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The NetScaler configuration must include a line allowing SNMP requests with the appropriate community from the collector.
add snmp community "community" ALL
add snmp manager 192.168.0.100
In the above example, 192.168.0.100 is the address of the host running the LogicMonitor collector.
To help troubleshoot SNMP access issues, it is often useful to confirm that:
You can see whether this is the case by connecting to the Netscaler via SSH, logging in as nsroot, typing “shell”to get to a command shell, then run “nstcpdump.sh port 161”
This will show you all SNMP packets going to/from the NetScaler.
The recommended way to monitor NetScalers is by means of two groups.
You should add all the physical NetScaler devices to the LogicMonitor system. (It is convenient to place these in one or more groups – NetScalers, or Network Gear, for example.) These devices will be checked for health, synchronization status, hardware failures, etc, but not for VIP activity.
For each NetScaler HA pair, you should add a device to the LogicMonitor system with the DNS or IP of one of the “floating” IPs (the subnet IP or mapped IP addresses) that will move to the active node.
Note: in order for SNMP access to work correctly on the floating IPs, the Netscaler must have management access enabled on them.
set ns ip 10.1.1.1 -mgmtAccess enabled
In the above example, 10.1.1.1 is the NetScaler mapped IP.
This host should be added to the NetScalersActive group. Members of this group will have VIP activity trended and alerted on them, as well as CPU and other health information. This separation allows continuity in monitoring VIP traffic, without breaks in the trends despite Netscaler failover events
NetScaler ConfigSources require read-only ssh access to retrieve device configs. To use these ConfigSources, create a read-only account on your device and store the userid and password credentials in ssh.user & ssh.pass device properties, respectively.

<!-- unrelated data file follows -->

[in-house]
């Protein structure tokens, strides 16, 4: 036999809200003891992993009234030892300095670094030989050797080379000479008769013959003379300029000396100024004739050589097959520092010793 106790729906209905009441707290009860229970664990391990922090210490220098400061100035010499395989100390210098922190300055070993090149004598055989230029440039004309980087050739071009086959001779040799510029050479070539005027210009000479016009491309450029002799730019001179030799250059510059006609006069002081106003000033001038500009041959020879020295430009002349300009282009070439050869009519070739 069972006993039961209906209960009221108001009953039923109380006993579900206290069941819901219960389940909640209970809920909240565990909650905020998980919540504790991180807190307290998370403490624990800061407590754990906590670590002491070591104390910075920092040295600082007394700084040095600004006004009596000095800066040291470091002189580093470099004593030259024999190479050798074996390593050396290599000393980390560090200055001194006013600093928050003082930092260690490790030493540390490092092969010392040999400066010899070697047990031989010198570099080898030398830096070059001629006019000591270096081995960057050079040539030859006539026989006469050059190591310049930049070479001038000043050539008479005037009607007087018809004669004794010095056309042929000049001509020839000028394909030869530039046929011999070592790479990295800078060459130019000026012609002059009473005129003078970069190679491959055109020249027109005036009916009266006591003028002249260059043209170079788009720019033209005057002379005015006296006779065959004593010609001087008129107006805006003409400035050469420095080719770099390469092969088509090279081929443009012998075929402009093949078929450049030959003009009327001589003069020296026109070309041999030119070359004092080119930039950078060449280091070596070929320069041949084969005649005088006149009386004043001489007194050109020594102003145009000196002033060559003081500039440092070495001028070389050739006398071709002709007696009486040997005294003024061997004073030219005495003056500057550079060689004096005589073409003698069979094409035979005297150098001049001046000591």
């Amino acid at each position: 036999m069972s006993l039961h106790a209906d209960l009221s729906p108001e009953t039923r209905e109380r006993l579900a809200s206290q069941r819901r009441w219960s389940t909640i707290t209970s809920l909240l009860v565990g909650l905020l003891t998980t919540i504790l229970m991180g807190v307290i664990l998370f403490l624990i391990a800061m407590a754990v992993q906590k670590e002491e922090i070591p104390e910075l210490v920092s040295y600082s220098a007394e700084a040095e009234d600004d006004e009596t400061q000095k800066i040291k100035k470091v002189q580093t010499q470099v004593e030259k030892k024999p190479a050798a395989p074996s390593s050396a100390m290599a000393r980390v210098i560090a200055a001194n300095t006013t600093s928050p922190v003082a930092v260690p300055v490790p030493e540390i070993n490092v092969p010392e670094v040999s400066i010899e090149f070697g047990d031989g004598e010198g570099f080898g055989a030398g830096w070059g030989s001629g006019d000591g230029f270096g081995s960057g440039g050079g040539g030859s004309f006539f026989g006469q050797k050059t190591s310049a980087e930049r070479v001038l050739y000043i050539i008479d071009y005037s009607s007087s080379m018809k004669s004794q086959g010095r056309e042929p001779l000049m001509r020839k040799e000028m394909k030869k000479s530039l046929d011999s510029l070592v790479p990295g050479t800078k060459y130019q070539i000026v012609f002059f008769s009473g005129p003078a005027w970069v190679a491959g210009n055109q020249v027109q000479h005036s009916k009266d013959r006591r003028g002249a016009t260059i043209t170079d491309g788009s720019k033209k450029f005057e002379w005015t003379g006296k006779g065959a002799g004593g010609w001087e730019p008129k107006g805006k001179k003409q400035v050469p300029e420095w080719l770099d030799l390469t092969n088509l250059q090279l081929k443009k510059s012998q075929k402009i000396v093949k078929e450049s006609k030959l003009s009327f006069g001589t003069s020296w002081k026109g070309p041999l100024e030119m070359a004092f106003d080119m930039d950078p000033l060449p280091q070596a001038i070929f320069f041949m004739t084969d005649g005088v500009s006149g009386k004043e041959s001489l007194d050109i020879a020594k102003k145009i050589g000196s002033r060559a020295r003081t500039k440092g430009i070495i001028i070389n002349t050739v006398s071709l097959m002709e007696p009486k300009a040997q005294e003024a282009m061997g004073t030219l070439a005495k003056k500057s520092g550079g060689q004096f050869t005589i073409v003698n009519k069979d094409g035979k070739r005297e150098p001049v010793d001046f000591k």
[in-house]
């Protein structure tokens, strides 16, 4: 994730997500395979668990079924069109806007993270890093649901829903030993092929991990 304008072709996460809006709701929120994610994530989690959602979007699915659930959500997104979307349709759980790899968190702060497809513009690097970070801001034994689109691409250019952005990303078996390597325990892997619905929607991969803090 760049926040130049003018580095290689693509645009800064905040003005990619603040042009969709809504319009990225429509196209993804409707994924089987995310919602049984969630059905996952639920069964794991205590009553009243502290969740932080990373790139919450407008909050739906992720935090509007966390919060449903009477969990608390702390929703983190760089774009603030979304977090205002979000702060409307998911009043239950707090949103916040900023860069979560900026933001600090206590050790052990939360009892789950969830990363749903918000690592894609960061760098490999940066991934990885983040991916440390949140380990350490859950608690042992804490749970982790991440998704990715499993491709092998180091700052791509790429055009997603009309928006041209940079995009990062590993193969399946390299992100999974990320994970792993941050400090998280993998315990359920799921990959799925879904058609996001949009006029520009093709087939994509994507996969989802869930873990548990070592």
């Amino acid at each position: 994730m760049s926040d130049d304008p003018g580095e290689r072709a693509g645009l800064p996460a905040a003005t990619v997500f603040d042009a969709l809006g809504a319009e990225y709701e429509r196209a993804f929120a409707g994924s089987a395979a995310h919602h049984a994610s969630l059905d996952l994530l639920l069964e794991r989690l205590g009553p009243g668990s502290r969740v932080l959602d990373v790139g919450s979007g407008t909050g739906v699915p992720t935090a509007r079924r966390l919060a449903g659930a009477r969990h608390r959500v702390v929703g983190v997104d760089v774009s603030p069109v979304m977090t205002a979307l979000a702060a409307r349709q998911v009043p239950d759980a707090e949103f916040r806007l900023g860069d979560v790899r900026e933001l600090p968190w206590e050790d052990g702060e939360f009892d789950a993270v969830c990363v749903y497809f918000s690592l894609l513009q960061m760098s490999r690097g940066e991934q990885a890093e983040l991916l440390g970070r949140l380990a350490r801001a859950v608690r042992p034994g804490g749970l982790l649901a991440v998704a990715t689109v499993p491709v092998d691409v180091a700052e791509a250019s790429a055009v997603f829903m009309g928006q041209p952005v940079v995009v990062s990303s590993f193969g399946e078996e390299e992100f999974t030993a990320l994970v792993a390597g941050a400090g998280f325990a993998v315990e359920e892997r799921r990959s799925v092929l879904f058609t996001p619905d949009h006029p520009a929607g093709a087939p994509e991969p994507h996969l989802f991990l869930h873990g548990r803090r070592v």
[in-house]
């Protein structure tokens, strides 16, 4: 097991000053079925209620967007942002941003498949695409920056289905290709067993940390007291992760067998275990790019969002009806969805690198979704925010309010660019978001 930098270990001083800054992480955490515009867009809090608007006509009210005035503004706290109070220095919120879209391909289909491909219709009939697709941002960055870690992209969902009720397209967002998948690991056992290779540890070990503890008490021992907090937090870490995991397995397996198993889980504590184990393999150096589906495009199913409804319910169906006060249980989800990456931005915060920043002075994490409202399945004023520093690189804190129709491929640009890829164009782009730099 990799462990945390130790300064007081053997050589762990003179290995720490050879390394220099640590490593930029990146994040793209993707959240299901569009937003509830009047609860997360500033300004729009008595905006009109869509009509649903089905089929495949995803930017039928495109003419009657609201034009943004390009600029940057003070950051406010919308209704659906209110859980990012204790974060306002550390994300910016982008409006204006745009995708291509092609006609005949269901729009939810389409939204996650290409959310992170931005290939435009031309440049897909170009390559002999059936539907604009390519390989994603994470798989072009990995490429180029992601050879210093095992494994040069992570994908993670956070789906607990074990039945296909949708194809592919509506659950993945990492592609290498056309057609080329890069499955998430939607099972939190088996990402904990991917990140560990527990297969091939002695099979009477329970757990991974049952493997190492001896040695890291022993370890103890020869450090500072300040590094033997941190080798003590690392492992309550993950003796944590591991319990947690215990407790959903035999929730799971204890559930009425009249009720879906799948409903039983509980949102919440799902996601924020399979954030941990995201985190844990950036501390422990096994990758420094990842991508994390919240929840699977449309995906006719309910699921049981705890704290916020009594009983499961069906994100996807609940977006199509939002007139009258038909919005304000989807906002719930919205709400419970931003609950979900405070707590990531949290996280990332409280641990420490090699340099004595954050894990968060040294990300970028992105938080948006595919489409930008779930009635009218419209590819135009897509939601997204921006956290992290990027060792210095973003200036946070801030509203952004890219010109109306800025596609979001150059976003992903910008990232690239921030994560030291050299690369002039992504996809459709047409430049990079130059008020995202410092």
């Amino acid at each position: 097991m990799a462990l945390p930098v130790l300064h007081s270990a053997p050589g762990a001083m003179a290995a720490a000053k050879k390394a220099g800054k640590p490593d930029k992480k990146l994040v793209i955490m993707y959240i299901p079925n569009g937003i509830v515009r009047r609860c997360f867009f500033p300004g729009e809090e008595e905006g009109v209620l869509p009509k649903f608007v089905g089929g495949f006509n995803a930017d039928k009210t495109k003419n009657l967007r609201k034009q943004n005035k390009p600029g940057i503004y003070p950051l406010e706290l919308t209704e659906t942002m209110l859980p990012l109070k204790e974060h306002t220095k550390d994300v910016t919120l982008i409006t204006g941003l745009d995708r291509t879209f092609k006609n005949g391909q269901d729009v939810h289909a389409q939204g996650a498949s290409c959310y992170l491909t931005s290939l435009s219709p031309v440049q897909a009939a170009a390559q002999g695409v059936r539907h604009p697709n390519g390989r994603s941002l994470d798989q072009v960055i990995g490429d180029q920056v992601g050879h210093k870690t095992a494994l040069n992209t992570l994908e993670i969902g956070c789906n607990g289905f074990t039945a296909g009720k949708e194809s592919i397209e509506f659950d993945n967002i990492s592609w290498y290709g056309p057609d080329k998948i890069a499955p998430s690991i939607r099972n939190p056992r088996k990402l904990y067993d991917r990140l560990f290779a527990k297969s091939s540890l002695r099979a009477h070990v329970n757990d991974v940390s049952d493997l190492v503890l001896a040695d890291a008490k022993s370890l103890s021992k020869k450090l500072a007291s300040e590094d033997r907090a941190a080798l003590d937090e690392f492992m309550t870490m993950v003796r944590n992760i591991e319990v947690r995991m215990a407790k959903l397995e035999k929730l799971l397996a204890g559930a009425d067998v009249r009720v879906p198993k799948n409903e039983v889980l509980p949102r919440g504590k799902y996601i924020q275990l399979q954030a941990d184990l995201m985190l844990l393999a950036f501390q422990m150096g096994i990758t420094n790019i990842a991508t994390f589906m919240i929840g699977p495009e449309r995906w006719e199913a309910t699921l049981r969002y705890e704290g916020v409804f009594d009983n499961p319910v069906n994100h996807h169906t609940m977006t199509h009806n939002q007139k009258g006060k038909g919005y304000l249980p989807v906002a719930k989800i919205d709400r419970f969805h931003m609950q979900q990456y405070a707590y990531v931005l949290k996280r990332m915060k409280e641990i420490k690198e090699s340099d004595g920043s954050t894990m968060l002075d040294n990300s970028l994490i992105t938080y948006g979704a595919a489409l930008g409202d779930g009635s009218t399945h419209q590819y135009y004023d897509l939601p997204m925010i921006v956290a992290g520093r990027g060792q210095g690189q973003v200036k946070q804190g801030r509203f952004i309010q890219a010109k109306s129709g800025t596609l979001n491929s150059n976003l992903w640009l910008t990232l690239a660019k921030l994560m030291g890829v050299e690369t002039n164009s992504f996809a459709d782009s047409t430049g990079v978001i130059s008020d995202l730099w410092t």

LogicMonitor provides two flavors of ConfigSources: one that monitors general system configuration only, and another that tracks and stores ALL device configuration files. The former alerts on standard NetScaler config changes, while the latter encompasses all data required to restore a device from bare-metal.
Note: If the ability to monitor and alert on configuration files is not currently available in your LogicMonitor platform and you would like to learn more, reach out to your customer success manager.
If you’d like to use the full-backup ConfigSource you’ll also need to create a NetScaler Command Policy to provide adequate rights to this userid. The appropriate cmdspec should look like:
(^show\s+(?!audit messages)(?!techsupport).*)|(^stat.*)|(^shell ((cat|ls|ls -1|ls -la) (/nsconfig|/var|/netscaler)\S+)$)|(^show\s+(?!audit messages)(?!techsupport).*)|(^stat.*)
LogicMonitor will check the NTP synchronization of NetScalers by default (as good time synchronization is essential for any data center debugging operations), however, NTP is not enabled by default on NetScalers.
To enable NTP on the NetScaler:
Monitoring Virtual Services
Older versions of NetScalers used different OIDs to list the virtual server names. Change the SNMP OID in the Active Discovery section for the datasources Netscaler_lb_vip- and Netscaler_vip- from .22.214.171.124.4.1.59126.96.36.199.1.1.59 to:
Note that if you later upgrade to version 9.2 or later, you will need to revert this change.
The Number of Services Up is always zero!
This is a bug in NetScaler v7 code – if you use service groups, they will always report zero services up for a server.
Workaround: Upgrade to v8 or later, or do not use service groups – bind the services individually.
None of my virtual servers show the services up/down data.
For this information to be available, you need to be running NetScaler code v7.0 or later.
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